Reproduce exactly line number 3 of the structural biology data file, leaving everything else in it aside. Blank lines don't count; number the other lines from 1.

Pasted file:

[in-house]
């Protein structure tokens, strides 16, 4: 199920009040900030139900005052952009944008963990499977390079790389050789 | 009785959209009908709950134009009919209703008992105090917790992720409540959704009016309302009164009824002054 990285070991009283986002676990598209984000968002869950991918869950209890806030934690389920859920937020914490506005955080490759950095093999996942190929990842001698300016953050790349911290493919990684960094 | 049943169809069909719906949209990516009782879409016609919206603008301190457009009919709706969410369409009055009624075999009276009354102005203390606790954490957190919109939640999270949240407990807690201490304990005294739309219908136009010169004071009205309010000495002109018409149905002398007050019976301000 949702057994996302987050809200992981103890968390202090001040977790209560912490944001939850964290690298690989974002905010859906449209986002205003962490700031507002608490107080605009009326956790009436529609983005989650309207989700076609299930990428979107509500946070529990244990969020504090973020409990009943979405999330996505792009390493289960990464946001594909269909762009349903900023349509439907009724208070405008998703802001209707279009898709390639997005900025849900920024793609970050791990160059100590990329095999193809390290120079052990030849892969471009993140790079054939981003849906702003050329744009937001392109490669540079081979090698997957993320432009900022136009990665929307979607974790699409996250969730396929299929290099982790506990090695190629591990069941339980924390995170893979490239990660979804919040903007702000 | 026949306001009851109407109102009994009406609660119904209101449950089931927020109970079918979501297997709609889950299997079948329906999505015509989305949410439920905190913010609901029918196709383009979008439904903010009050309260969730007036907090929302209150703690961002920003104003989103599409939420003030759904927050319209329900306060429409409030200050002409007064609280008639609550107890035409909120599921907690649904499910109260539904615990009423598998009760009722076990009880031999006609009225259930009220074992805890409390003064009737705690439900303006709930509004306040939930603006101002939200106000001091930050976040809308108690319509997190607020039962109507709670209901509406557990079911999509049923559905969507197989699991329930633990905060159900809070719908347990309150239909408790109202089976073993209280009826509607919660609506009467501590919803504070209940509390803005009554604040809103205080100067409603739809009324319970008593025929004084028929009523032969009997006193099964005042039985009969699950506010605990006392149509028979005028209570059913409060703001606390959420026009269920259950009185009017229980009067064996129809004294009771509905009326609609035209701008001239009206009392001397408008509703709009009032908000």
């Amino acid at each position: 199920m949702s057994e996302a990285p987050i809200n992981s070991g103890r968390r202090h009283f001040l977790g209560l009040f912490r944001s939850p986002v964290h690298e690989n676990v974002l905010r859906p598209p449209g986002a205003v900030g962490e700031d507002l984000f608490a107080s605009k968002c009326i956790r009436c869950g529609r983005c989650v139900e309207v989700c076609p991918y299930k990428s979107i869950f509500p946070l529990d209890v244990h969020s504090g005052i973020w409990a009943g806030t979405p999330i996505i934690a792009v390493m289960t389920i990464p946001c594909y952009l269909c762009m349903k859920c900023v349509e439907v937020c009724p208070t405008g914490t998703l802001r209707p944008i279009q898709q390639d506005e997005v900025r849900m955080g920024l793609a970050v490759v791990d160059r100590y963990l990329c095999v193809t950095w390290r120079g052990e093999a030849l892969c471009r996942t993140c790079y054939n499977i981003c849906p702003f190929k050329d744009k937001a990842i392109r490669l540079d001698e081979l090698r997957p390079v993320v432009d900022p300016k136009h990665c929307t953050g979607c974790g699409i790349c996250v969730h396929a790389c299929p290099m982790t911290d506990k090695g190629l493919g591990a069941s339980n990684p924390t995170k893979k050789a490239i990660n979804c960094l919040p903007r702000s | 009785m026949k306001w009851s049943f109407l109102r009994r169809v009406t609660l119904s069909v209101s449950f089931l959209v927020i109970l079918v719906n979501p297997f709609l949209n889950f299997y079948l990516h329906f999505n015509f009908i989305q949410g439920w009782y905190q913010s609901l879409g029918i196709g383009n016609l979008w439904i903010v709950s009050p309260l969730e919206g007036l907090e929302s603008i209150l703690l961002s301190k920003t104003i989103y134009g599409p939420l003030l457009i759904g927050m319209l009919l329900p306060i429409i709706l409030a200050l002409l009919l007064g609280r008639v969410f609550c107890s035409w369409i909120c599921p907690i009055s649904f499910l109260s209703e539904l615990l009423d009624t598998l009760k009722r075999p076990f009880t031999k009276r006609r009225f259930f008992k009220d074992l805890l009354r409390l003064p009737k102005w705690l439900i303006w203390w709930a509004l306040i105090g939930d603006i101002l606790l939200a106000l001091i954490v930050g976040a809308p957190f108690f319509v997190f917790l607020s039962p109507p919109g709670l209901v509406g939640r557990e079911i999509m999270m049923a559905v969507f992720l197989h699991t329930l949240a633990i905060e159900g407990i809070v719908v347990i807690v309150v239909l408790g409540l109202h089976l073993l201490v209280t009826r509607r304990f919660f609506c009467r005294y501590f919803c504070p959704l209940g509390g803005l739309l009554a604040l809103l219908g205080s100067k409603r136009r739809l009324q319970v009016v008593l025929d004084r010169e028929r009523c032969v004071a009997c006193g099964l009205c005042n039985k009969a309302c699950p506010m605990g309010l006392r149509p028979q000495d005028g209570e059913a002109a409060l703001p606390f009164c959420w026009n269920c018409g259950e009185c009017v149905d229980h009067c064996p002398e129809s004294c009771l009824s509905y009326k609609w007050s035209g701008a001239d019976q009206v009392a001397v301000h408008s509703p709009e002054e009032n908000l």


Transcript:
């Amino acid at each position: 199920m949702s057994e996302a990285p987050i809200n992981s070991g103890r968390r202090h009283f001040l977790g209560l009040f912490r944001s939850p986002v964290h690298e690989n676990v974002l905010r859906p598209p449209g986002a205003v900030g962490e700031d507002l984000f608490a107080s605009k968002c009326i956790r009436c869950g529609r983005c989650v139900e309207v989700c076609p991918y299930k990428s979107i869950f509500p946070l529990d209890v244990h969020s504090g005052i973020w409990a009943g806030t979405p999330i996505i934690a792009v390493m289960t389920i990464p946001c594909y952009l269909c762009m349903k859920c900023v349509e439907v937020c009724p208070t405008g914490t998703l802001r209707p944008i279009q898709q390639d506005e997005v900025r849900m955080g920024l793609a970050v490759v791990d160059r100590y963990l990329c095999v193809t950095w390290r120079g052990e093999a030849l892969c471009r996942t993140c790079y054939n499977i981003c849906p702003f190929k050329d744009k937001a990842i392109r490669l540079d001698e081979l090698r997957p390079v993320v432009d900022p300016k136009h990665c929307t953050g979607c974790g699409i790349c996250v969730h396929a790389c299929p290099m982790t911290d506990k090695g190629l493919g591990a069941s339980n990684p924390t995170k893979k050789a490239i990660n979804c960094l919040p903007r702000s | 009785m026949k306001w009851s049943f109407l109102r009994r169809v009406t609660l119904s069909v209101s449950f089931l959209v927020i109970l079918v719906n979501p297997f709609l949209n889950f299997y079948l990516h329906f999505n015509f009908i989305q949410g439920w009782y905190q913010s609901l879409g029918i196709g383009n016609l979008w439904i903010v709950s009050p309260l969730e919206g007036l907090e929302s603008i209150l703690l961002s301190k920003t104003i989103y134009g599409p939420l003030l457009i759904g927050m319209l009919l329900p306060i429409i709706l409030a200050l002409l009919l007064g609280r008639v969410f609550c107890s035409w369409i909120c599921p907690i009055s649904f499910l109260s209703e539904l615990l009423d009624t598998l009760k009722r075999p076990f009880t031999k009276r006609r009225f259930f008992k009220d074992l805890l009354r409390l003064p009737k102005w705690l439900i303006w203390w709930a509004l306040i105090g939930d603006i101002l606790l939200a106000l001091i954490v930050g976040a809308p957190f108690f319509v997190f917790l607020s039962p109507p919109g709670l209901v509406g939640r557990e079911i999509m999270m049923a559905v969507f992720l197989h699991t329930l949240a633990i905060e159900g407990i809070v719908v347990i807690v309150v239909l408790g409540l109202h089976l073993l201490v209280t009826r509607r304990f919660f609506c009467r005294y501590f919803c504070p959704l209940g509390g803005l739309l009554a604040l809103l219908g205080s100067k409603r136009r739809l009324q319970v009016v008593l025929d004084r010169e028929r009523c032969v004071a009997c006193g099964l009205c005042n039985k009969a309302c699950p506010m605990g309010l006392r149509p028979q000495d005028g209570e059913a002109a409060l703001p606390f009164c959420w026009n269920c018409g259950e009185c009017v149905d229980h009067c064996p002398e129809s004294c009771l009824s509905y009326k609609w007050s035209g701008a001239d019976q009206v009392a001397v301000h408008s509703p709009e002054e009032n908000l």